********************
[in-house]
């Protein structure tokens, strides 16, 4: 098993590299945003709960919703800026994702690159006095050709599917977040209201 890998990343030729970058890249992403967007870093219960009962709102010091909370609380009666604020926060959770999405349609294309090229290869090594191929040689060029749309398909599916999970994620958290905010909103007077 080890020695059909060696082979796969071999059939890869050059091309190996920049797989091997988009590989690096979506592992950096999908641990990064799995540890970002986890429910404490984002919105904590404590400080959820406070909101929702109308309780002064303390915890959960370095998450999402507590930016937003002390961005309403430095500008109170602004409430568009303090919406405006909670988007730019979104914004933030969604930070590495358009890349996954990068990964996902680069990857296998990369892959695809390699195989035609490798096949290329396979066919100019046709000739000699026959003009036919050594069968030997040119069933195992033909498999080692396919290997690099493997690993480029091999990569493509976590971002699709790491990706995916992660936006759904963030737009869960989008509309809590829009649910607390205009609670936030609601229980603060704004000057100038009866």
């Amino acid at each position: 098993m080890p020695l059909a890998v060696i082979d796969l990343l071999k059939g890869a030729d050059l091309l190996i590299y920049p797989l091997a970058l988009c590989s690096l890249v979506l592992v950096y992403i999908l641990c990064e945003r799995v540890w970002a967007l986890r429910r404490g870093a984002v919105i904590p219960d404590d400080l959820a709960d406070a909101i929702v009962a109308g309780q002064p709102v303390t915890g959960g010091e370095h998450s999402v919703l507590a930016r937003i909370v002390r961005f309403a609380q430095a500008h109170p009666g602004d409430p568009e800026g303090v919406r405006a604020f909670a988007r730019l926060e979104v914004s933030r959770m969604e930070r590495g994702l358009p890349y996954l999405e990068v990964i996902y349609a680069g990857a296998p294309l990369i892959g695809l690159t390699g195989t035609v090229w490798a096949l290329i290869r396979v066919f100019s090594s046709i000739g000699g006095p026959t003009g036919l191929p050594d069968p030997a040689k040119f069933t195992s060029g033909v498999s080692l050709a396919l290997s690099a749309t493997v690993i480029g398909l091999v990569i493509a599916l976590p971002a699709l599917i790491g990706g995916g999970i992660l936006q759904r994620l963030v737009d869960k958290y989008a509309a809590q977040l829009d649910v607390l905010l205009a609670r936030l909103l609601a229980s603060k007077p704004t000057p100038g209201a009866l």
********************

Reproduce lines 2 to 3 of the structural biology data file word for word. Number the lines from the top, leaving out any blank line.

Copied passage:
């Protein structure tokens, strides 16, 4: 098993590299945003709960919703800026994702690159006095050709599917977040209201 890998990343030729970058890249992403967007870093219960009962709102010091909370609380009666604020926060959770999405349609294309090229290869090594191929040689060029749309398909599916999970994620958290905010909103007077 080890020695059909060696082979796969071999059939890869050059091309190996920049797989091997988009590989690096979506592992950096999908641990990064799995540890970002986890429910404490984002919105904590404590400080959820406070909101929702109308309780002064303390915890959960370095998450999402507590930016937003002390961005309403430095500008109170602004409430568009303090919406405006909670988007730019979104914004933030969604930070590495358009890349996954990068990964996902680069990857296998990369892959695809390699195989035609490798096949290329396979066919100019046709000739000699026959003009036919050594069968030997040119069933195992033909498999080692396919290997690099493997690993480029091999990569493509976590971002699709790491990706995916992660936006759904963030737009869960989008509309809590829009649910607390205009609670936030609601229980603060704004000057100038009866």
């Amino acid at each position: 098993m080890p020695l059909a890998v060696i082979d796969l990343l071999k059939g890869a030729d050059l091309l190996i590299y920049p797989l091997a970058l988009c590989s690096l890249v979506l592992v950096y992403i999908l641990c990064e945003r799995v540890w970002a967007l986890r429910r404490g870093a984002v919105i904590p219960d404590d400080l959820a709960d406070a909101i929702v009962a109308g309780q002064p709102v303390t915890g959960g010091e370095h998450s999402v919703l507590a930016r937003i909370v002390r961005f309403a609380q430095a500008h109170p009666g602004d409430p568009e800026g303090v919406r405006a604020f909670a988007r730019l926060e979104v914004s933030r959770m969604e930070r590495g994702l358009p890349y996954l999405e990068v990964i996902y349609a680069g990857a296998p294309l990369i892959g695809l690159t390699g195989t035609v090229w490798a096949l290329i290869r396979v066919f100019s090594s046709i000739g000699g006095p026959t003009g036919l191929p050594d069968p030997a040689k040119f069933t195992s060029g033909v498999s080692l050709a396919l290997s690099a749309t493997v690993i480029g398909l091999v990569i493509a599916l976590p971002a699709l599917i790491g990706g995916g999970i992660l936006q759904r994620l963030v737009d869960k958290y989008a509309a809590q977040l829009d649910v607390l905010l205009a609670r936030l909103l609601a229980s603060k007077p704004t000057p100038g209201a009866l």